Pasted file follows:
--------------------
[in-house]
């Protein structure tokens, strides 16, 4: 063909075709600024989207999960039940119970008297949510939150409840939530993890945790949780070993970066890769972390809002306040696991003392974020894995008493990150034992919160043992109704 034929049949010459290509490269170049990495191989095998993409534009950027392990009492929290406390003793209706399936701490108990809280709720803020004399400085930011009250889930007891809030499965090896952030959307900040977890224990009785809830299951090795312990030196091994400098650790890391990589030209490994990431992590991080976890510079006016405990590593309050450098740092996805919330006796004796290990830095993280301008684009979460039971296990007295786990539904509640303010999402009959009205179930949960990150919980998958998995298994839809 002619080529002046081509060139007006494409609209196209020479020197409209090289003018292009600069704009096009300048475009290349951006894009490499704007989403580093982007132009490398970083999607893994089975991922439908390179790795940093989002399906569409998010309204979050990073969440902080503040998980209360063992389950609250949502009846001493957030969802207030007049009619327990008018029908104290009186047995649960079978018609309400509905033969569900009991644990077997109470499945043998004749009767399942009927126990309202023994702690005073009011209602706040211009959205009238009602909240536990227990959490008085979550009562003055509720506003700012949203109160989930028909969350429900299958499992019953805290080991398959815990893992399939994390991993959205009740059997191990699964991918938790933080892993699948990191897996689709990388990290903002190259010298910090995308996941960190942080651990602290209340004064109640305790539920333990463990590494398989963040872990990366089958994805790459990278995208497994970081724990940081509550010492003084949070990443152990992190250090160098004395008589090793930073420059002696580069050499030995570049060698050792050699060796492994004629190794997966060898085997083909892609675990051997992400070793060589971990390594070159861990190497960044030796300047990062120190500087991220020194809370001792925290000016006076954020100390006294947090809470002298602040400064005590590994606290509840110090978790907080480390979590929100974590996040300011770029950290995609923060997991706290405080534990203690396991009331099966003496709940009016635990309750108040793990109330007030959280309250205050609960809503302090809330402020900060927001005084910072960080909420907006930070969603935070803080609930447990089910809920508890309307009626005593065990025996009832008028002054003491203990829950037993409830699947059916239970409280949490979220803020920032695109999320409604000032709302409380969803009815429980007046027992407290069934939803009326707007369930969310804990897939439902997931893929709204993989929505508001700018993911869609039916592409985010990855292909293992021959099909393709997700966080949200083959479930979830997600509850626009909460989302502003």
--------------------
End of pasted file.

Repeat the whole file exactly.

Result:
[in-house]
């Protein structure tokens, strides 16, 4: 063909075709600024989207999960039940119970008297949510939150409840939530993890945790949780070993970066890769972390809002306040696991003392974020894995008493990150034992919160043992109704 034929049949010459290509490269170049990495191989095998993409534009950027392990009492929290406390003793209706399936701490108990809280709720803020004399400085930011009250889930007891809030499965090896952030959307900040977890224990009785809830299951090795312990030196091994400098650790890391990589030209490994990431992590991080976890510079006016405990590593309050450098740092996805919330006796004796290990830095993280301008684009979460039971296990007295786990539904509640303010999402009959009205179930949960990150919980998958998995298994839809 002619080529002046081509060139007006494409609209196209020479020197409209090289003018292009600069704009096009300048475009290349951006894009490499704007989403580093982007132009490398970083999607893994089975991922439908390179790795940093989002399906569409998010309204979050990073969440902080503040998980209360063992389950609250949502009846001493957030969802207030007049009619327990008018029908104290009186047995649960079978018609309400509905033969569900009991644990077997109470499945043998004749009767399942009927126990309202023994702690005073009011209602706040211009959205009238009602909240536990227990959490008085979550009562003055509720506003700012949203109160989930028909969350429900299958499992019953805290080991398959815990893992399939994390991993959205009740059997191990699964991918938790933080892993699948990191897996689709990388990290903002190259010298910090995308996941960190942080651990602290209340004064109640305790539920333990463990590494398989963040872990990366089958994805790459990278995208497994970081724990940081509550010492003084949070990443152990992190250090160098004395008589090793930073420059002696580069050499030995570049060698050792050699060796492994004629190794997966060898085997083909892609675990051997992400070793060589971990390594070159861990190497960044030796300047990062120190500087991220020194809370001792925290000016006076954020100390006294947090809470002298602040400064005590590994606290509840110090978790907080480390979590929100974590996040300011770029950290995609923060997991706290405080534990203690396991009331099966003496709940009016635990309750108040793990109330007030959280309250205050609960809503302090809330402020900060927001005084910072960080909420907006930070969603935070803080609930447990089910809920508890309307009626005593065990025996009832008028002054003491203990829950037993409830699947059916239970409280949490979220803020920032695109999320409604000032709302409380969803009815429980007046027992407290069934939803009326707007369930969310804990897939439902997931893929709204993989929505508001700018993911869609039916592409985010990855292909293992021959099909393709997700966080949200083959479930979830997600509850626009909460989302502003």